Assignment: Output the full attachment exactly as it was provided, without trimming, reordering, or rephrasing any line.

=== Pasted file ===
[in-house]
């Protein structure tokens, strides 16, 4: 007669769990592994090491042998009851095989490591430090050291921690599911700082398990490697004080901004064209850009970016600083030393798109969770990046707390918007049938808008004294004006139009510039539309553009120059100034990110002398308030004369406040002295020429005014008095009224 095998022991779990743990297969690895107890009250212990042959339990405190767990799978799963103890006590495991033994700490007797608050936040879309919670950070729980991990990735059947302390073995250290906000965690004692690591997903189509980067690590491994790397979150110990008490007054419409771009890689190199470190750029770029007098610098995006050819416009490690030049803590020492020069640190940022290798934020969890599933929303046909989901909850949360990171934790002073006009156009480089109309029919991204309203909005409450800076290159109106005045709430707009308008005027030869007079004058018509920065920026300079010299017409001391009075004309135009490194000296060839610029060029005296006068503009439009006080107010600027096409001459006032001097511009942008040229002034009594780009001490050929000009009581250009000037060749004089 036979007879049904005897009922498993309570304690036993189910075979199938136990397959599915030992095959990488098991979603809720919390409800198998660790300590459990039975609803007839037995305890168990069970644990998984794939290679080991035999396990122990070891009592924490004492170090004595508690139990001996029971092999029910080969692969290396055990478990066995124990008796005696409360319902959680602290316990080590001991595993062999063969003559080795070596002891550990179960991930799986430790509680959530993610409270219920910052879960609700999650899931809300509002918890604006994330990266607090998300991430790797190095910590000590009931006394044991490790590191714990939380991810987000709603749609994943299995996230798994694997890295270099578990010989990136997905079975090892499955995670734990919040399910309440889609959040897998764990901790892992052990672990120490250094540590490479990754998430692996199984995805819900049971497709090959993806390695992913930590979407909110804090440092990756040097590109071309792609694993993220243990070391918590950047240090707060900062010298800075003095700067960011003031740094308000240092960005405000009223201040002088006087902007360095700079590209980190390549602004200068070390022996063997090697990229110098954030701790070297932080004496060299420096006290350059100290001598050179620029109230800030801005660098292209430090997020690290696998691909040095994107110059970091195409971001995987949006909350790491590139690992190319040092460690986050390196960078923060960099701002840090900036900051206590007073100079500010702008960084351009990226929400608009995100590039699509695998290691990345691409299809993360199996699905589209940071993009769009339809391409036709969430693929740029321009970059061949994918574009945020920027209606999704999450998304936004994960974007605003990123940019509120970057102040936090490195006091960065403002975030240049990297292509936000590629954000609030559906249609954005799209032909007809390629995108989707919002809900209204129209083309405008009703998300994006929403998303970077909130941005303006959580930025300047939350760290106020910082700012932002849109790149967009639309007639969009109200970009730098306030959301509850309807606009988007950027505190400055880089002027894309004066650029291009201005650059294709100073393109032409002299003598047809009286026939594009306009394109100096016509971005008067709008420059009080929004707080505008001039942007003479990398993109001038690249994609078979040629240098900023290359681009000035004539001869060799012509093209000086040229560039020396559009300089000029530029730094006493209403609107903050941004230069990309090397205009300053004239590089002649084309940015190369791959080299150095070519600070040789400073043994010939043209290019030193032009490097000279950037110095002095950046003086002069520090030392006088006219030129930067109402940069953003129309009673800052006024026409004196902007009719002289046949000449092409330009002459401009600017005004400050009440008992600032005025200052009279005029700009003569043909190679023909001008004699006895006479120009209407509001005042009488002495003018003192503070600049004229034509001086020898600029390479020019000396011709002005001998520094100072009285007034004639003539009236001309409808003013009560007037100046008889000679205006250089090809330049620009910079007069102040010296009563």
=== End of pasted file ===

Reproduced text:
[in-house]
């Protein structure tokens, strides 16, 4: 007669769990592994090491042998009851095989490591430090050291921690599911700082398990490697004080901004064209850009970016600083030393798109969770990046707390918007049938808008004294004006139009510039539309553009120059100034990110002398308030004369406040002295020429005014008095009224 095998022991779990743990297969690895107890009250212990042959339990405190767990799978799963103890006590495991033994700490007797608050936040879309919670950070729980991990990735059947302390073995250290906000965690004692690591997903189509980067690590491994790397979150110990008490007054419409771009890689190199470190750029770029007098610098995006050819416009490690030049803590020492020069640190940022290798934020969890599933929303046909989901909850949360990171934790002073006009156009480089109309029919991204309203909005409450800076290159109106005045709430707009308008005027030869007079004058018509920065920026300079010299017409001391009075004309135009490194000296060839610029060029005296006068503009439009006080107010600027096409001459006032001097511009942008040229002034009594780009001490050929000009009581250009000037060749004089 036979007879049904005897009922498993309570304690036993189910075979199938136990397959599915030992095959990488098991979603809720919390409800198998660790300590459990039975609803007839037995305890168990069970644990998984794939290679080991035999396990122990070891009592924490004492170090004595508690139990001996029971092999029910080969692969290396055990478990066995124990008796005696409360319902959680602290316990080590001991595993062999063969003559080795070596002891550990179960991930799986430790509680959530993610409270219920910052879960609700999650899931809300509002918890604006994330990266607090998300991430790797190095910590000590009931006394044991490790590191714990939380991810987000709603749609994943299995996230798994694997890295270099578990010989990136997905079975090892499955995670734990919040399910309440889609959040897998764990901790892992052990672990120490250094540590490479990754998430692996199984995805819900049971497709090959993806390695992913930590979407909110804090440092990756040097590109071309792609694993993220243990070391918590950047240090707060900062010298800075003095700067960011003031740094308000240092960005405000009223201040002088006087902007360095700079590209980190390549602004200068070390022996063997090697990229110098954030701790070297932080004496060299420096006290350059100290001598050179620029109230800030801005660098292209430090997020690290696998691909040095994107110059970091195409971001995987949006909350790491590139690992190319040092460690986050390196960078923060960099701002840090900036900051206590007073100079500010702008960084351009990226929400608009995100590039699509695998290691990345691409299809993360199996699905589209940071993009769009339809391409036709969430693929740029321009970059061949994918574009945020920027209606999704999450998304936004994960974007605003990123940019509120970057102040936090490195006091960065403002975030240049990297292509936000590629954000609030559906249609954005799209032909007809390629995108989707919002809900209204129209083309405008009703998300994006929403998303970077909130941005303006959580930025300047939350760290106020910082700012932002849109790149967009639309007639969009109200970009730098306030959301509850309807606009988007950027505190400055880089002027894309004066650029291009201005650059294709100073393109032409002299003598047809009286026939594009306009394109100096016509971005008067709008420059009080929004707080505008001039942007003479990398993109001038690249994609078979040629240098900023290359681009000035004539001869060799012509093209000086040229560039020396559009300089000029530029730094006493209403609107903050941004230069990309090397205009300053004239590089002649084309940015190369791959080299150095070519600070040789400073043994010939043209290019030193032009490097000279950037110095002095950046003086002069520090030392006088006219030129930067109402940069953003129309009673800052006024026409004196902007009719002289046949000449092409330009002459401009600017005004400050009440008992600032005025200052009279005029700009003569043909190679023909001008004699006895006479120009209407509001005042009488002495003018003192503070600049004229034509001086020898600029390479020019000396011709002005001998520094100072009285007034004639003539009236001309409808003013009560007037100046008889000679205006250089090809330049620009910079007069102040010296009563």